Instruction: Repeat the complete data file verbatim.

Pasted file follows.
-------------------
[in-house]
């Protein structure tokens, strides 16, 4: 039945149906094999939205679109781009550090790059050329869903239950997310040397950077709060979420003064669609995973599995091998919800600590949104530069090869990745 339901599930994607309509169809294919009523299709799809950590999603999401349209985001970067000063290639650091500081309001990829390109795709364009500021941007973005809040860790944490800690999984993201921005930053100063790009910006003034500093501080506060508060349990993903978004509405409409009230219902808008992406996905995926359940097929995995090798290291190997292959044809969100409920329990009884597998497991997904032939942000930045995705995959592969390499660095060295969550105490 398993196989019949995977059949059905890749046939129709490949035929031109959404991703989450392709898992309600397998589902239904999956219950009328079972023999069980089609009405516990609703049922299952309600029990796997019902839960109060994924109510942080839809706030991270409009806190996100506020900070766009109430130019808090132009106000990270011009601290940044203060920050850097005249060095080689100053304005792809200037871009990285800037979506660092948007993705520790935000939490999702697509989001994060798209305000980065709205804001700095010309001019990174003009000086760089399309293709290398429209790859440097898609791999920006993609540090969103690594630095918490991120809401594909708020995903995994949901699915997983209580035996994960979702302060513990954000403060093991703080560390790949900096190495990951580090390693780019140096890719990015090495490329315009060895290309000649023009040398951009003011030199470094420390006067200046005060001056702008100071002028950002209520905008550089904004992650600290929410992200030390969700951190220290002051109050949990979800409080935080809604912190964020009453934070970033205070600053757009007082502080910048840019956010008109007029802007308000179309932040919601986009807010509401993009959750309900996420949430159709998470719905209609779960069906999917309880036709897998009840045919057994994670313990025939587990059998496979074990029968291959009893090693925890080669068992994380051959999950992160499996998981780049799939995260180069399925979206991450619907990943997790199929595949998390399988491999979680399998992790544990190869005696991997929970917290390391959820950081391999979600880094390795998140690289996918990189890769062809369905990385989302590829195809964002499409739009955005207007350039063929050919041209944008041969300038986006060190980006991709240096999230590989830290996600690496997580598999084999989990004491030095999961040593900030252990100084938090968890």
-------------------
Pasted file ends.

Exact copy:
[in-house]
């Protein structure tokens, strides 16, 4: 039945149906094999939205679109781009550090790059050329869903239950997310040397950077709060979420003064669609995973599995091998919800600590949104530069090869990745 339901599930994607309509169809294919009523299709799809950590999603999401349209985001970067000063290639650091500081309001990829390109795709364009500021941007973005809040860790944490800690999984993201921005930053100063790009910006003034500093501080506060508060349990993903978004509405409409009230219902808008992406996905995926359940097929995995090798290291190997292959044809969100409920329990009884597998497991997904032939942000930045995705995959592969390499660095060295969550105490 398993196989019949995977059949059905890749046939129709490949035929031109959404991703989450392709898992309600397998589902239904999956219950009328079972023999069980089609009405516990609703049922299952309600029990796997019902839960109060994924109510942080839809706030991270409009806190996100506020900070766009109430130019808090132009106000990270011009601290940044203060920050850097005249060095080689100053304005792809200037871009990285800037979506660092948007993705520790935000939490999702697509989001994060798209305000980065709205804001700095010309001019990174003009000086760089399309293709290398429209790859440097898609791999920006993609540090969103690594630095918490991120809401594909708020995903995994949901699915997983209580035996994960979702302060513990954000403060093991703080560390790949900096190495990951580090390693780019140096890719990015090495490329315009060895290309000649023009040398951009003011030199470094420390006067200046005060001056702008100071002028950002209520905008550089904004992650600290929410992200030390969700951190220290002051109050949990979800409080935080809604912190964020009453934070970033205070600053757009007082502080910048840019956010008109007029802007308000179309932040919601986009807010509401993009959750309900996420949430159709998470719905209609779960069906999917309880036709897998009840045919057994994670313990025939587990059998496979074990029968291959009893090693925890080669068992994380051959999950992160499996998981780049799939995260180069399925979206991450619907990943997790199929595949998390399988491999979680399998992790544990190869005696991997929970917290390391959820950081391999979600880094390795998140690289996918990189890769062809369905990385989302590829195809964002499409739009955005207007350039063929050919041209944008041969300038986006060190980006991709240096999230590989830290996600690496997580598999084999989990004491030095999961040593900030252990100084938090968890």